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Design for a Baselard, by Hans Holbein the Younger, c. 1534–38

The baselard (also Basilard, the name is probably from the town of Basel) or "Swiss dagger" (Schweizerdolch) is a historical Swiss blade weapon with a crescent-shaped pommel and crossguard.

The baselard's characteristic hilt features a crescent-shaped pommel and crossguard. Their curved shapes appeared as early as the 13th century and remained peculiar to Switzerland, and do not appear to have been imitated elsewhere. This distinctive hilt design can be made out in many works of Hans Holbein, for which reason the Swiss dagger was sometimes also called a Holbein dagger. Their blade was characteristically double edged, tapering to a point and was, on earlier examples, sometimes diamond shape in cross-section. This form would lend a great deal of strength to the blade, especially useful for piercing armor. The Cgm 558 Fechtbuch mentions a few techniques for unarmed defense against an attack with a baselard.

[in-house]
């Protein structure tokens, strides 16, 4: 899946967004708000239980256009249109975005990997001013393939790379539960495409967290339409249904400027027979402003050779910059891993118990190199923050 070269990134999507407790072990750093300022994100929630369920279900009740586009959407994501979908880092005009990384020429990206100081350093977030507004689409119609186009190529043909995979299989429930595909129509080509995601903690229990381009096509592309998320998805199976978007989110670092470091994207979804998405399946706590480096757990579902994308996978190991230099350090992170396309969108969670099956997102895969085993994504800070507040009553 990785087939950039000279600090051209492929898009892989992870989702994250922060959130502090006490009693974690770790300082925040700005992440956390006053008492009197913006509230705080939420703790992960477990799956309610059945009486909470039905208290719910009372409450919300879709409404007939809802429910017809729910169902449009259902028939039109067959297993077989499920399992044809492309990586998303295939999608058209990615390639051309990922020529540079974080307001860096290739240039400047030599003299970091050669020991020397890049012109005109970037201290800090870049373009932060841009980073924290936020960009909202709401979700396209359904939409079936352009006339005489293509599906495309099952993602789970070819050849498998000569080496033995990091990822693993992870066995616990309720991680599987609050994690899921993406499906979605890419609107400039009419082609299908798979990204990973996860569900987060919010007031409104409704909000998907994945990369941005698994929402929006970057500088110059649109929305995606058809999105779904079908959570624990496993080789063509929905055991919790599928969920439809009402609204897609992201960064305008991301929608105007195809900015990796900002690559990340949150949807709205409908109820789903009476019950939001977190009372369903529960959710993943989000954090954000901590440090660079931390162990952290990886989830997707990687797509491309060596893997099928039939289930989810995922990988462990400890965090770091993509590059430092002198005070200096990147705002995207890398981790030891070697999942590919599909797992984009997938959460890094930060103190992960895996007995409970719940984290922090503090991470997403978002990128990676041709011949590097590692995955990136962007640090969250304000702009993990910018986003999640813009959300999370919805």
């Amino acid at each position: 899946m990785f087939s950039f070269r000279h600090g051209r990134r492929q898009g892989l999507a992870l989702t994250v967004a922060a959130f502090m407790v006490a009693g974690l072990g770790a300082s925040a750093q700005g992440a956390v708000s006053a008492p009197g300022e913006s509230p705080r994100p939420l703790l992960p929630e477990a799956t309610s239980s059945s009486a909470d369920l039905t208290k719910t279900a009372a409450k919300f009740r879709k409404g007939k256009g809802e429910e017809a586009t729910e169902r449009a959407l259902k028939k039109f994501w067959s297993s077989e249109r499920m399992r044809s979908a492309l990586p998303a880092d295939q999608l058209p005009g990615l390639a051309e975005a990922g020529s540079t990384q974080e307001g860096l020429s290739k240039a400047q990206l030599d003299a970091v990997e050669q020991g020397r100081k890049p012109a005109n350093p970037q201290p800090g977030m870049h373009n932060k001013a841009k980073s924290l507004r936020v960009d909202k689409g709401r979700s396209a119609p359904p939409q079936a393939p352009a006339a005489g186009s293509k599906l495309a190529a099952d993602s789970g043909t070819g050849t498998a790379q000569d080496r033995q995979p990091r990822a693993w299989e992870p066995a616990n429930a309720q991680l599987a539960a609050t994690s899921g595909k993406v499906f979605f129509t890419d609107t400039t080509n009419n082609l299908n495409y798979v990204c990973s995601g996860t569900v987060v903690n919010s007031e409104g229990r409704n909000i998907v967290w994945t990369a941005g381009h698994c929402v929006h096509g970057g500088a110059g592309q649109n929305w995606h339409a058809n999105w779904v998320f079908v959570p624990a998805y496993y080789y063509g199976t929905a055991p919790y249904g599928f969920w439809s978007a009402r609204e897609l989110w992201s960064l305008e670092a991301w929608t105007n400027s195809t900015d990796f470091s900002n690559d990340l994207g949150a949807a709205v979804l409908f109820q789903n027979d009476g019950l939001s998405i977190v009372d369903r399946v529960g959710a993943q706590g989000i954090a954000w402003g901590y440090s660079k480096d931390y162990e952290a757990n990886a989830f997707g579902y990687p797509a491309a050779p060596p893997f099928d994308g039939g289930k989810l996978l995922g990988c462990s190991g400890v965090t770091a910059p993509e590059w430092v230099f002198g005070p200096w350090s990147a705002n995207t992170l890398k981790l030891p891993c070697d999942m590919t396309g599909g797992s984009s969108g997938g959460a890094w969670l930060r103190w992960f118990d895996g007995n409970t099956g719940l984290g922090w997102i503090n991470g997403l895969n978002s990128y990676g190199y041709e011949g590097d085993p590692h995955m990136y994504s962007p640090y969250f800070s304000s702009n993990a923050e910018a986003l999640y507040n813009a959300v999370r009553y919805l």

Baselards were also very popular with the Swiss pikemen throughout the 15th and 16th centuries. They were somewhere between a long dagger and a short sword, with a blade length averaging some 40 cm (16 in) in the early 15th century, reaching up to 70 cm (28 in) towards the end of the 15th century. Their handling largely corresponded to the German großes Messer.

Baselards were not usually issued as ordnance weapons, but purchased privately as secondary weapons by soldiers. For this reason, there never emerged a definite standard form, and variations in hilt and blade design remained the rule from their inception in the 13th century until the weapon's decline in the 17th century.

The baselard type of secondary weapon evolved into the 19th-century fascine knife used by artillerists. In Nazi Germany, the hilts of some political and military daggers (worn by members of SS, SA, and NSKK formations) were modelled on the Swiss baselard.

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